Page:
People make mistakes; animals evolve. This is due to our human perception of right and wrong, good and bad. Obviously these distinctions are necessary in terms of moral issues. The problem begins when we assign these definitions to arbitrary issues, such as appearances and effort.
Nobody likes to feel humiliated. Most of us are concerned about looking foolish or feeling like we’re on display to be laughed at. Now, feeling humiliated and being humiliated are two separate matters. I once watched a show called Pet Star, where an anteater was called to perform an exceptional feat: Climb up a ladder, eat from a bucket, and climb back down. His trainer/owner watched anxiously as the scaly critter ascended the metal stairs. There were a series of clunks on his journey as his tail patted the ladder and a louder clunk when he reached the bucket. He had toppled the pail. A heap of berries and throngs of audience members bore witness to shame. But it wasn’t the anteater that cringed – it was the owner. The blushing young man proceeded to stammer out excuses for the creature, which by this time had climbed down and was happily eating his dinner off the stage floor. Under the glaring stage lights that illuminated his owner’s red-face and sweaty brow, no change could be found in the anteater. He was intent on claiming his reward. Whether or not anyone was impressed didn’t matter.
Failure is relative
That anteater didn’t catch any awards that day. He did, however, capture my heart. I don’t remember the winning ‘Pet Star’ that day. I just remember what that anteater showed me about the mistakes we make on our way to victory, and that sometimes when we take what we are entitled to, others may have not feel we have earned it. We can let this bother us or we can dine on what we deserve.
Though his efforts were obvious, the anteater didn’t perform as desired by others. The anteater dealt with this in a better way than most people. Unlike the anteater we try to interpret other’s interpretation of us. This is agony for both inner peace and performance. When feeling as if we’ve failed we interpret every blink as shock and mouth twitch as dismay. This creates the disappointment we fear. We can turn a stumble into slapstick if we have the confidence of Chaplin. Similarly, a misplaced streak on a canvas can create abstract perfection if we desire. Either way we must persist. What if the anteater was to stop striving when applause wasn’t forthcoming? Motivated by the end result instead of appearances he continued. All he won was some berries, but then again that’s all he wanted.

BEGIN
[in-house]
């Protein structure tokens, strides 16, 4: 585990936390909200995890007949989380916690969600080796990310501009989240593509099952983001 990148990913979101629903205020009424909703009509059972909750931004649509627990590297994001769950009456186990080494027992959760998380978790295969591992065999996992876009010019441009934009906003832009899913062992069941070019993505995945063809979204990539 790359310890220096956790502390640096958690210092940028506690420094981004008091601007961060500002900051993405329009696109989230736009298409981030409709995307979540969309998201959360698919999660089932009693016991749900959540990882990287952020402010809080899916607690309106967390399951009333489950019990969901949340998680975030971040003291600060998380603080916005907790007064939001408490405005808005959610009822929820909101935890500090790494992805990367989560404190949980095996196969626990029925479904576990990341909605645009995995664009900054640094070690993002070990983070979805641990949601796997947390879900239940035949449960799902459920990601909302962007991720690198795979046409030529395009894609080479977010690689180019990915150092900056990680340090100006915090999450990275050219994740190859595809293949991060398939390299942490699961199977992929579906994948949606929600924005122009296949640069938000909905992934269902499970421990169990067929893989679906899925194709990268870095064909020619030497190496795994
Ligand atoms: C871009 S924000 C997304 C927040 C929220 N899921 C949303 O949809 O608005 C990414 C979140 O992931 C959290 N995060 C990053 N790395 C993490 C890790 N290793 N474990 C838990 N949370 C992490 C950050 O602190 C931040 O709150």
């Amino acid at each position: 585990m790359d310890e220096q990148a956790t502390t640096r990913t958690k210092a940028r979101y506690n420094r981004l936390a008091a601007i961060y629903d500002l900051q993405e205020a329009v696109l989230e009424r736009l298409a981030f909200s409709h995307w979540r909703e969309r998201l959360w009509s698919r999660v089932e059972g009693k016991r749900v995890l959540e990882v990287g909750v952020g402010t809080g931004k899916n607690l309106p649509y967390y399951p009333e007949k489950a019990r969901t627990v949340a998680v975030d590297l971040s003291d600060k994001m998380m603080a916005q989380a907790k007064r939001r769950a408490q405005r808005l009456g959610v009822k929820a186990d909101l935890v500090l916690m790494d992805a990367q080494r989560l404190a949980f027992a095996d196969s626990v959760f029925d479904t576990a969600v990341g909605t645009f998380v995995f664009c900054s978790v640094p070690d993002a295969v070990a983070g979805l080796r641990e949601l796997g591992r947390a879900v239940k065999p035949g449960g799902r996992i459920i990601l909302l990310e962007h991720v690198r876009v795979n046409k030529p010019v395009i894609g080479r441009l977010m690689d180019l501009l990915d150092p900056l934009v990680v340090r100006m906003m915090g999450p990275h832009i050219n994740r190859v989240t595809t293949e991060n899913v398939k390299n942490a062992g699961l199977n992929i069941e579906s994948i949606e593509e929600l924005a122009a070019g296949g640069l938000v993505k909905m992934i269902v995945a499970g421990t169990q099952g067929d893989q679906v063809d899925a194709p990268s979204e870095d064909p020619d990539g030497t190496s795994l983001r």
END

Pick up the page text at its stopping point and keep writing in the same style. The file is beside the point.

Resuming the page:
Getting what you want
What is your heart’s desire? If it doesn’t seem important to others you may be told, or may feel that your efforts are wasted. It’s not. Nobody has the right to determine the value of your dreams. This is between you and the Universal Source. As natural beings our desires are natural, and as long as they don’t harm anyone it is our divine right to aspire to them. Whether you want enlightenment, a BMW or the ideal vitamin regimen your work will be rewarded. This is providing that you keep trying. You may not get your prize in the way or at the time you first imagined, but it will come to you. Just remember to dance and play along the way. This will make the journey a lot lighter.